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It is not a symptom of other diseases or emotional problems. The chemistry of alcohol affects nearly every type of cell in the body, including those in the central nervous system. Prolonged exposure to alcohol causes the brain to become dependent on it. The severity of this disease is influenced by factors such as genetics, psychology, culture, and response to physical pain.

Before treatment or recovery, most people with alcoholism deny that they have a drinking problem. Other indications of alcoholism and alcohol abuse include:

  • Drinking alone or in secret

  • Being unable to limit the amount of alcohol you drink

  • Not remembering conversations or commitments, sometimes referred to as "blacking out"

  • Making a ritual of having drinks before, with or after dinner and becoming annoyed when this ritual is disturbed or questioned

  • Losing interest in activities and hobbies that used to bring pleasure

  • Feeling a need or compulsion to drink

  • Irritability when your usual drinking time nears, especially if alcohol isn't available

  • Keeping alcohol in unlikely places at home, at work or in the car

  • Gulping drinks, ordering doubles, becoming intoxicated intentionally to feel good or drinking to feel "normal"

  • Having legal problems or problems with relationships, employment or finances

  • Building a tolerance to alcohol so that you need an increasing number of drinks to feel alcohol's effects

  • Experiencing physical withdrawal symptoms — such as nausea, sweating and shaking — if you don't drink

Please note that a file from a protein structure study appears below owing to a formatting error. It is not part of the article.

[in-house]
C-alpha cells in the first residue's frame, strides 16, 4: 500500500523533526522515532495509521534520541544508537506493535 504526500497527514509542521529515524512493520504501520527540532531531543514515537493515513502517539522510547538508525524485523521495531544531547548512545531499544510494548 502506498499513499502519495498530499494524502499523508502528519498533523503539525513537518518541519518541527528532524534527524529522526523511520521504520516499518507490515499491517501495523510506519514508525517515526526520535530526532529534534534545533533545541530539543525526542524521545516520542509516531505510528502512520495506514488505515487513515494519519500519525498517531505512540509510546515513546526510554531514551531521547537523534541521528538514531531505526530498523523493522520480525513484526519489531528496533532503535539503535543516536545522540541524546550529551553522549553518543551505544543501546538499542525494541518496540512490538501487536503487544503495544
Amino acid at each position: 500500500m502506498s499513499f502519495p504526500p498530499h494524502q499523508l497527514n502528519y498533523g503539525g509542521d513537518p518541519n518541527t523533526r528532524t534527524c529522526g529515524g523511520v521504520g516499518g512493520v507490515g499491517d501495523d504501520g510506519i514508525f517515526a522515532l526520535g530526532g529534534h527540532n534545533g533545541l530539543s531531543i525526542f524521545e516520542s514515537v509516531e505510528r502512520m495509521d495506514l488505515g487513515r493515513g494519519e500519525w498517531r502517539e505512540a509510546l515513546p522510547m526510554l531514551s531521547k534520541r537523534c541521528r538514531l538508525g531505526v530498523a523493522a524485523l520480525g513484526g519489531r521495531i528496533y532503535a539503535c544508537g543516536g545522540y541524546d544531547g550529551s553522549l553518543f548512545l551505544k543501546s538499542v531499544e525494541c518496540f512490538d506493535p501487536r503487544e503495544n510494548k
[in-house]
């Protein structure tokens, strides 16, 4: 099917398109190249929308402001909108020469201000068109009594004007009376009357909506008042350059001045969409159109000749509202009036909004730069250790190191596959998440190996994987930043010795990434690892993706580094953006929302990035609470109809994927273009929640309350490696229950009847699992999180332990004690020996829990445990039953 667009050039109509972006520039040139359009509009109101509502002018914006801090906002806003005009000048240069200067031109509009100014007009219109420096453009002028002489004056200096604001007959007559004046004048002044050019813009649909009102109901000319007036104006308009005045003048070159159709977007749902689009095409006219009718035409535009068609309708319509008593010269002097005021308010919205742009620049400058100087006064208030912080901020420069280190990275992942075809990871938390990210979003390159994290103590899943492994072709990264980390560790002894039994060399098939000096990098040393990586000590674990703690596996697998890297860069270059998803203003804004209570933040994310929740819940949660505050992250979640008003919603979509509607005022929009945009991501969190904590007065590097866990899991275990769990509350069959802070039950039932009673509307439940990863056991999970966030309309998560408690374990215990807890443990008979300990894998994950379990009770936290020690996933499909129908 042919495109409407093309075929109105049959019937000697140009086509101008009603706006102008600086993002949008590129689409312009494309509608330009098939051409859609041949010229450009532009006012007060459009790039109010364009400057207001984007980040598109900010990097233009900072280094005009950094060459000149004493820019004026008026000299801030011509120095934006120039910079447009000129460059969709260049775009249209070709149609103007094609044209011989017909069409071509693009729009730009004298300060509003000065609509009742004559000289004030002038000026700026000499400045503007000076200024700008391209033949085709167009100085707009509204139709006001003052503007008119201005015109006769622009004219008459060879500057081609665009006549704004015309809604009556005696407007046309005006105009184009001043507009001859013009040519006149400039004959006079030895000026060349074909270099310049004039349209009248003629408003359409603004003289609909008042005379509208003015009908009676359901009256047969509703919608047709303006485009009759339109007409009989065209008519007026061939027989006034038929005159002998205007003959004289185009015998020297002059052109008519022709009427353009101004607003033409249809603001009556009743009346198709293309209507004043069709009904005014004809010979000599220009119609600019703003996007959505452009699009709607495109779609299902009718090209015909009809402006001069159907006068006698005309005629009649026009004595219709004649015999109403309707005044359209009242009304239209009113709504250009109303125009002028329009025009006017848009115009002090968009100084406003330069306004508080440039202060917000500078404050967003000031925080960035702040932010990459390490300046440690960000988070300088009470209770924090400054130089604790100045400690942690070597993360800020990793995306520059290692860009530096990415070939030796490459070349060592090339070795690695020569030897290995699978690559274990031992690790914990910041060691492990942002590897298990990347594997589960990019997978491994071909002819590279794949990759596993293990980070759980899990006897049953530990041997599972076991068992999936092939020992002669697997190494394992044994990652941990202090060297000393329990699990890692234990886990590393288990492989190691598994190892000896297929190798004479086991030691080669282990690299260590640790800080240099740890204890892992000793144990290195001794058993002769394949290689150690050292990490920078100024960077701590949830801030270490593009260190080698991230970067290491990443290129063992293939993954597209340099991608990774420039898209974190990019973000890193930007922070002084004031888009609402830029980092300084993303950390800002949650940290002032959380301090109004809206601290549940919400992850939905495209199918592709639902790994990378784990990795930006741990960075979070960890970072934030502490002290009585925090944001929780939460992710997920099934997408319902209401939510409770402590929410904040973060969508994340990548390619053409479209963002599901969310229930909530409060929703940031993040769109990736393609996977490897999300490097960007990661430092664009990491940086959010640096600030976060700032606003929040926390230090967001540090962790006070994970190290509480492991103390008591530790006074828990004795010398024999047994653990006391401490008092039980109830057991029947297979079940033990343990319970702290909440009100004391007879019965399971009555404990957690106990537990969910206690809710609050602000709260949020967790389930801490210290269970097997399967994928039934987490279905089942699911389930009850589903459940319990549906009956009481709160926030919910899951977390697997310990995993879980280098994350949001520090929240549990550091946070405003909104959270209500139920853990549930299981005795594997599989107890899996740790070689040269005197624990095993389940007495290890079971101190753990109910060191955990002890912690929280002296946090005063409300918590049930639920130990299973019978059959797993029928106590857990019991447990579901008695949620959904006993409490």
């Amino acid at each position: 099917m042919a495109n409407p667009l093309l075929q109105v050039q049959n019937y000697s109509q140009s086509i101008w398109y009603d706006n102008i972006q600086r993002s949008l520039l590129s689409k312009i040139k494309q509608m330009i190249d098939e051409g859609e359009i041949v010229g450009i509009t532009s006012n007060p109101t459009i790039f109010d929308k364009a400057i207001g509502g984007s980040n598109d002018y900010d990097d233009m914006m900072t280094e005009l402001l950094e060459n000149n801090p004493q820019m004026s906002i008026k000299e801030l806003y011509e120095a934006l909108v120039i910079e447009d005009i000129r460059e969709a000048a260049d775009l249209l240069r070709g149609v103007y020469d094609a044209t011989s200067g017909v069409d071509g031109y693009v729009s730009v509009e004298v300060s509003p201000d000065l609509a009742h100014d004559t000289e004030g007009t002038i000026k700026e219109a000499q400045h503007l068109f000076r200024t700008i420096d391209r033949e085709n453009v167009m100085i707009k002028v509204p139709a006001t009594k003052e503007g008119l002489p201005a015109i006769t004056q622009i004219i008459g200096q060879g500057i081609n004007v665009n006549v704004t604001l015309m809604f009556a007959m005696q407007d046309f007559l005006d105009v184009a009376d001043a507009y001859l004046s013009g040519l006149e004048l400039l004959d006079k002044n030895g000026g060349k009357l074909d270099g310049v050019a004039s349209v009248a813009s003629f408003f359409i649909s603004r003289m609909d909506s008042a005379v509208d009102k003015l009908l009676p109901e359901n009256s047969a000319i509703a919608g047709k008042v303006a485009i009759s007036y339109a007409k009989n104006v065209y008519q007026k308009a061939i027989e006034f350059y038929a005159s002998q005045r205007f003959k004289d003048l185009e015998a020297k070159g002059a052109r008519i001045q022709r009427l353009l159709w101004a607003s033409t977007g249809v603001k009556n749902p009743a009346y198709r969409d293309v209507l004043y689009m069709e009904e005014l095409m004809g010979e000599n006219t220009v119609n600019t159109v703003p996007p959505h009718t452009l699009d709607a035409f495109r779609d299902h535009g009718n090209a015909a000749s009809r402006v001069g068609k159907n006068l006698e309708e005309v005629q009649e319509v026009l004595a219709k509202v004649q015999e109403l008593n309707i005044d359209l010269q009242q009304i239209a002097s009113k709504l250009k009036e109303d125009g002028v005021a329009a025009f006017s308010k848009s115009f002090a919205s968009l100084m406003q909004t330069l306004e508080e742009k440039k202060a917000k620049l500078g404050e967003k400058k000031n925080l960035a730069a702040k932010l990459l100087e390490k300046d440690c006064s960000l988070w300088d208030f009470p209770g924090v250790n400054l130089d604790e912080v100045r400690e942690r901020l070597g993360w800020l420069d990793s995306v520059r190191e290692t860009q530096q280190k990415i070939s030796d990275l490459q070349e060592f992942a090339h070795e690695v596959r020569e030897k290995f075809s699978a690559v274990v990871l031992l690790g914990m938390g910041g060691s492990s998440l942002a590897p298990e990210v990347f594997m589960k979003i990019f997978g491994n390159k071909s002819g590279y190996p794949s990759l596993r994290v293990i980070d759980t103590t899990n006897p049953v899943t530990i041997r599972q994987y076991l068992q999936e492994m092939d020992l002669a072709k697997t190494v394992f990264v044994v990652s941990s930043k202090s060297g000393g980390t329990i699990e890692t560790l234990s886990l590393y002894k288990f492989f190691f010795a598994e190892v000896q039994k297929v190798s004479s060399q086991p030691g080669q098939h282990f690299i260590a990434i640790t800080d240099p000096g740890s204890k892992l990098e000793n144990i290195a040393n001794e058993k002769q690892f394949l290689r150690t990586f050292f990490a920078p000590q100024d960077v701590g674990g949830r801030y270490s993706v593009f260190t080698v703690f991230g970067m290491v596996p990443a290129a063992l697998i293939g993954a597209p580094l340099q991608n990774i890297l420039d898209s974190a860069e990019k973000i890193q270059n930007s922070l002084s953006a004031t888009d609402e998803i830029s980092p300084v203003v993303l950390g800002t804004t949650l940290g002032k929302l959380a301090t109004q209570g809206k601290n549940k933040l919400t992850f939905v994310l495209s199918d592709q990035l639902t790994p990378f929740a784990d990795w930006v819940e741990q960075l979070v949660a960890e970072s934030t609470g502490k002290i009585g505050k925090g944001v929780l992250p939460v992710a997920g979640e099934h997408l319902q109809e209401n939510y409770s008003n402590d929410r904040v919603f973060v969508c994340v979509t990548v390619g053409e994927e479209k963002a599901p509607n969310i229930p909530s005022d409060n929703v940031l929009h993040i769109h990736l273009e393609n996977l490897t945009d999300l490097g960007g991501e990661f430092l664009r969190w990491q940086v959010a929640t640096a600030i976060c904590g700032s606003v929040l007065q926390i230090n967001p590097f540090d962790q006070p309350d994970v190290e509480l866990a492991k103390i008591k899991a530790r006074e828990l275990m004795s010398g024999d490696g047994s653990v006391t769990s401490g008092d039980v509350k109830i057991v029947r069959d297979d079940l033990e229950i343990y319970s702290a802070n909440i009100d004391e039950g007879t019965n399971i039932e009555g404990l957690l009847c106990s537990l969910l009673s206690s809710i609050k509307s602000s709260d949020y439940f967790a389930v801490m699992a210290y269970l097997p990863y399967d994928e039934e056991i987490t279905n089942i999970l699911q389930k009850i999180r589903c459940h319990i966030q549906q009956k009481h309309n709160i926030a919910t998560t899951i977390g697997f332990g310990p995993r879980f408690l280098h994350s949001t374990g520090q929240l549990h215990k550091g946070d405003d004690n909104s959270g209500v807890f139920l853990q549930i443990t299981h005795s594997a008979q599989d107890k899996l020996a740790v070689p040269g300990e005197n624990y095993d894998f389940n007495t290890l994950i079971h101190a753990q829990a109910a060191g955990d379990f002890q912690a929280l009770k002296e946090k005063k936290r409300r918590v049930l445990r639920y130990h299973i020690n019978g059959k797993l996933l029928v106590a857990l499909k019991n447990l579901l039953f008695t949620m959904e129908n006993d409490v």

People who abuse alcohol may experience many of the same signs and symptoms as people who are dependent on alcohol. However, alcohol abusers don't feel the same compulsion to drink and usually don't experience physical withdrawal symptoms when they don't drink. A dependence on alcohol also creates a tolerance to alcohol and the inability to control your drinking.

Below are a few questions regarding your own alcohol consumption, do you abuse or are you dependant?

  • Do you need a drink as soon as you get up?

  • Do you feel guilty about your drinking?

  • Do you think you need to cut back on your alcohol consumption?

  • Are you annoyed when other people comment on or criticize your drinking habits?

If you answered yes, to even one of these questions, you may a problem.

Alcoholism can develop insidiously, and often there is no clear line between problem drinking and alcoholism. Eventually alcohol dominates ones actions, emotions and thinking, becoming the primary means through which a person can deal with life, usually to his/hers detriment. There are cures for Alcoholism, but they are not of any use, unless, you are willing to accept that you have a disease and need help for your addiction. Alcoholism is a chronic, progressive, and sometimes fatal disease!

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